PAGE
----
VOL. 127 | NO. 59 | Monday, March 26, 2012
A story from The Memphis News
On newsstands throughout the city
Price Increase Coming to Wine, Other Liquors
FREDRIC KOEPPEL | Special to The Memphis News
Gazing into my crystal ball, I see that prices for a liquid near and dear to your heart are going to increase in 2012.
Oh, sure, gasoline, but what I’m speaking of is wine. In retails stores and in restaurants, your favorite brand will probably cost more, even to the glass of wine you order at a bar or with a meal.
Of course rising gas prices contribute to the cost of just about everything that has to be transported by truck – like food! – but the increase in the price of wine is primarily tied to a congeries of factors involving weather, reduced harvests and a glut of wine that has finally been reduced. I may not have an MBA from Harvard, but I can hear the song of supply and demand being sung throughout the land.
Here are the elements in the case:
First, for three years or so, there was an oversupply of wine in California. During the recession, when consumers traded down to cheaper labels – wines that cost $20 and more really suffered – product backed up in winery cellars and warehouses. It took through the end of 2011 to clear that wine out.
Second, in 2011 California had its second short harvest in a row. How small? Producers crushed about 3.87 million tons of grapes, down 3 percent from 2010, which itself was lower than 2009, according to the U.S. Department of Agriculture. That’s the figure for all grapes, including table and raisin grapes. For wine grapes, the decrease is closer to 9 percent.Third, the cost of grapes per ton is at a record high. The average cost of red grapes in 2011 increased 12 percent over 2010, while the average cost of white grapes increased 8 percent. Fourth, no one is planting vines because vineyard acreage, particularly in the prime appellations of Napa Valley and Sonoma County, is very expensive.Finally, in the second half of 2011, consumers started spending a little more on wine, reviving to some degree the demand for products more than $20 at retail.
“The bulk market has somewhat disappeared,” said Peter Margolin, senior vice president for sales at Star Distributors, a prominent local wholesale house. “You combine that with a couple of small but good quality vintages, and the result is higher prices. And when prices go up for us, starting at the winery, well, sometimes we have no choice but to raise prices as well, though we try to stay close to the national average.”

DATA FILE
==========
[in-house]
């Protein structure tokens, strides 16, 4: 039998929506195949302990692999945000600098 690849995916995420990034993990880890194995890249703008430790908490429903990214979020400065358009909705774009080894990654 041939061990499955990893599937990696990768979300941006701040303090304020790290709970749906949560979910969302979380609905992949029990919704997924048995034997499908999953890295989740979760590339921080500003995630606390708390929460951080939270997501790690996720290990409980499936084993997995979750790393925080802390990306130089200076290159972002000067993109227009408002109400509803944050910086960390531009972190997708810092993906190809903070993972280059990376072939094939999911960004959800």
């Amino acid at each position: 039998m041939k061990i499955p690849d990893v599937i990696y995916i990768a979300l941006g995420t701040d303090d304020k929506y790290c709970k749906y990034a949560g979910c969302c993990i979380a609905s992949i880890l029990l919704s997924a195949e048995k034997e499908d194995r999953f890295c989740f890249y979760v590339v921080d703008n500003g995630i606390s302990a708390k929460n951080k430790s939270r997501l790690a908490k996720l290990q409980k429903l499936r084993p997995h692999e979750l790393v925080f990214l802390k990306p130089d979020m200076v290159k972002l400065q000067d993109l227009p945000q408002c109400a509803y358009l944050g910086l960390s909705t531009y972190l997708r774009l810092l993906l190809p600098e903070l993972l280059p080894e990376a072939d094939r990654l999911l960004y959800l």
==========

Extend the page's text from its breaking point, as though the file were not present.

Margolin had some mild criticism for restaurant wine pricing, which typically is twice the retail price of a bottle, though restaurants don’t pay retail.
“The wine segment of the restaurant business, well, I think they’re unrealistic about thinking what they can get away with. I wish restaurant wine lists were a little softer with their pricing. I mean, the public is not foolish.”
– Peter Margolin, Senior vice president for sales, Star Distributors
“The wine segment of the restaurant business,” he said, “well, I think they’re unrealistic about thinking what they can get away with. I wish restaurant wine lists were a little softer with their pricing. I mean, the public is not foolish.”
Margolin cited the example of Ridge Vineyards, an iconic, Santa Cruz-based producer of a multitude of zinfandel wines.
“Ridge had a great program selling the Lytton Springs Zinfandel” – one of the winery’s best-known products – “at a fantastic price, so we could pass that savings on to the restaurants, but suddenly that’s over and the wine is now heavily allocated,” Margolin said.
Michael Luckey, bar manager at Interim, knows exactly what Margolin is talking about. He was serving the Ridge Lytton Springs at $14 a glass; the wine cost the restaurant about $15 a bottle at wholesale.
“Then the price came back at about four dollars more,” he said, “because, it was explained at a video conference I attended, that the yields had been so low in Sonoma County that Ridge had to raise the price. I couldn’t sustain that cost and keep the wine in the same price category, and it’s not really available now, so I heard to search for something else for that slot.”
The solution was to go with another wholesaler that made a deal on the Ravenswood Big River Zinfandel 2006, which is drinking well but needed to be moved.
“They worked it nicely for us with some free goods” – as in buy such an amount and get some bottles free – “so even though the price for us was still around $19 a bottle, we could keep the price to the customer, well, almost the same.” The Ravenswood Big River is on the Interim wine list at $15 a glass.
Margolin takes a philosophical stance.
“The wine business is all ebb and flow,” he said. “Weather and yields in the vineyards determine so much. Things change, get drastic, tastes change, and then they go back. You just keep going.”
By the way, price increases don’t affect just wine. Those of you fond of a shot of Maker’s Mark or Knob Creek before dinner should gird your loins. Parent company Beam Inc. recently raised prices on all of its bourbons and will likely raise prices again this year, and where Beam goes, so goes the American whiskey industry. The culprit? The price of corn, of course; I’ve been warning you about this for months.
Vodka, on the other hand, though hugely in demand, likely will not see prices increase this year because the competitive market is so crowded with different labels.